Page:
Determinants of COVID-19 preventive behaviours among adults with chronic diseases in the USA: An analysis of the nationally representative COVID-19 impact survey

Jessica Y. Islam, Denise C. Vidot, Marlene Camacho-Rivera

Research output: Contribution to journalArticlepeer-review

Abstract

Background Preventive behaviours have been recommended to control the spread of SARS-CoV-2. Adults with chronic diseases (CDs) are at higher risk of COVID-19-related mortality compared to the general population. Our objective was to evaluate adherence to COVID-19 preventive behaviours among adults without CDs compared with those with CDs and identify determinants of non-adherence to COVID-19 preventive behaviours. Study design Cross-sectional. Setting and participants We used data from the nationally representative COVID-19 Impact Survey (n=10 760) conducted in the USA. Primary measures Adults with CDs were categorised based on a self-reported diagnosis of diabetes, high blood pressure, heart disease/heart attack/stroke, asthma, chronic obstructive pulmonary disease (COPD), bronchitis or emphysema, cystic fibrosis, liver disease, compromised immune system, or cancer (54%). Results Compared with adults without CDs, adults with CDs were more likely to adhere to preventive behaviours including wearing a face mask (χ 2 -p<0.001), social distancing (χ 2 -p<0.001), washing or sanitising hands (χ 2 -p<0.001), and avoiding some or all restaurants (χ 2 -p=0.002) and public or crowded places (χ 2 -p=0.001). Adults with a high school degree or below [Adjusted prevalence ratio (aPR):1.82, 95% Confidence interval (CI)1.04 to 3.17], household income <US50 000 (aPR:2.03, 95% CI 1.34 to 2.72), uninsured (aPR:1.65, 95% CI1.09 to 2.52), employed (aPR:1.48, 95% CI 1.02 to 2.17), residing in rural areas (aPR:1.70, 95% CI 1.01 to 2.85) and without any CD (aPR:1.78, 95% CI 1.24 to 2.55) were more likely to not adhere to COVID-19 preventive behaviours. Conclusion Adults with CDs are more likely to adhere to recommended COVID-19 preventive behaviours. Public health messaging targeting specific demographic groups and geographic areas, such as adults without CD or adults living in rural areas, should be prioritised.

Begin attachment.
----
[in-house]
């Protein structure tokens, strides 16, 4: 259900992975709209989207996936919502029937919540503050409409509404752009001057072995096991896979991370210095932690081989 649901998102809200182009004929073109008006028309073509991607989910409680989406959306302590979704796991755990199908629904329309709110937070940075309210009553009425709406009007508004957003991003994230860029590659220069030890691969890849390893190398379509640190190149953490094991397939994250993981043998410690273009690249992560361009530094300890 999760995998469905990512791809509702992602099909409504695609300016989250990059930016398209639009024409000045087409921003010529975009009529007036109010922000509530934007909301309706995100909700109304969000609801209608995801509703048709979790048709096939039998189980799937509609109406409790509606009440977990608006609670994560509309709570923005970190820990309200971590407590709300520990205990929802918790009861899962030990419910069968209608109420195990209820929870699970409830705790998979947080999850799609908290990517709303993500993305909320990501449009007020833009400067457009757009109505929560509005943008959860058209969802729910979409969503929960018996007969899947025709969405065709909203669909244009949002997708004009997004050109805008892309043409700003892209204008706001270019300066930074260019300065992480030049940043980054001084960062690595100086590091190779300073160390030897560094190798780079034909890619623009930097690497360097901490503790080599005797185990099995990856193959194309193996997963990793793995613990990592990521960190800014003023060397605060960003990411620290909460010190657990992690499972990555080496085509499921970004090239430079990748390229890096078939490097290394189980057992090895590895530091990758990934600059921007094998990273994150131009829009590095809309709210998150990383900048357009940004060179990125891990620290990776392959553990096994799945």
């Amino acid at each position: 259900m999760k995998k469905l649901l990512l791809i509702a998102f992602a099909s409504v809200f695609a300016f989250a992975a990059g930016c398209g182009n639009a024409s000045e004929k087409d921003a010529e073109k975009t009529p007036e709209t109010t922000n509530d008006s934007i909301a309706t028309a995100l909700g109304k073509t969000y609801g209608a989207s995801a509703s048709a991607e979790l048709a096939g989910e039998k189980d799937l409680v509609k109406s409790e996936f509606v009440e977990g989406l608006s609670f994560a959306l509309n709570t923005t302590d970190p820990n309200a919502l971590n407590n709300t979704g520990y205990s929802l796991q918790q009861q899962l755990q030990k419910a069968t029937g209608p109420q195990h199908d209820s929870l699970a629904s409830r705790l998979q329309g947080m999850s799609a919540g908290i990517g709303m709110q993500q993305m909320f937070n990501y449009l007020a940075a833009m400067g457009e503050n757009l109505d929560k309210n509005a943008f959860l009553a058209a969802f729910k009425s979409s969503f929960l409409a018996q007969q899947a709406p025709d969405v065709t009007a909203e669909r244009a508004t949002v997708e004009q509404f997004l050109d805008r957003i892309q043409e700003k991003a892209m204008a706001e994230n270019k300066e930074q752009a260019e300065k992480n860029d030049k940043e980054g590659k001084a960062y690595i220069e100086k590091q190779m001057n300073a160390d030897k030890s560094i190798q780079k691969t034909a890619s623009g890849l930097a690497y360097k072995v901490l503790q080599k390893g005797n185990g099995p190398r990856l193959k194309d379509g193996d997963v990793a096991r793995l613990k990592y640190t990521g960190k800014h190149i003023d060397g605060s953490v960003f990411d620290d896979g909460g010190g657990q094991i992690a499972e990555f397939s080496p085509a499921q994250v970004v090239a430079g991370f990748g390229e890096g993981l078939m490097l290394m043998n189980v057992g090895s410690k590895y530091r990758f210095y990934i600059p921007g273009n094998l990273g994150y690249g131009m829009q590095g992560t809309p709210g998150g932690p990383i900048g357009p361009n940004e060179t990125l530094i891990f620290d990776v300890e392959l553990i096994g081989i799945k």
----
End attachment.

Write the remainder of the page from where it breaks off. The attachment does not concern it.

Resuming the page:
Original languageEnglish (US)
Article numbere044600
JournalBMJ open
Volume11
Issue number2
DOIs
StatePublished - Feb 9 2021

Keywords

  • epidemiology
  • infection control
  • preventive medicine
  • public health

ASJC Scopus subject areas

  • Medicine(all)

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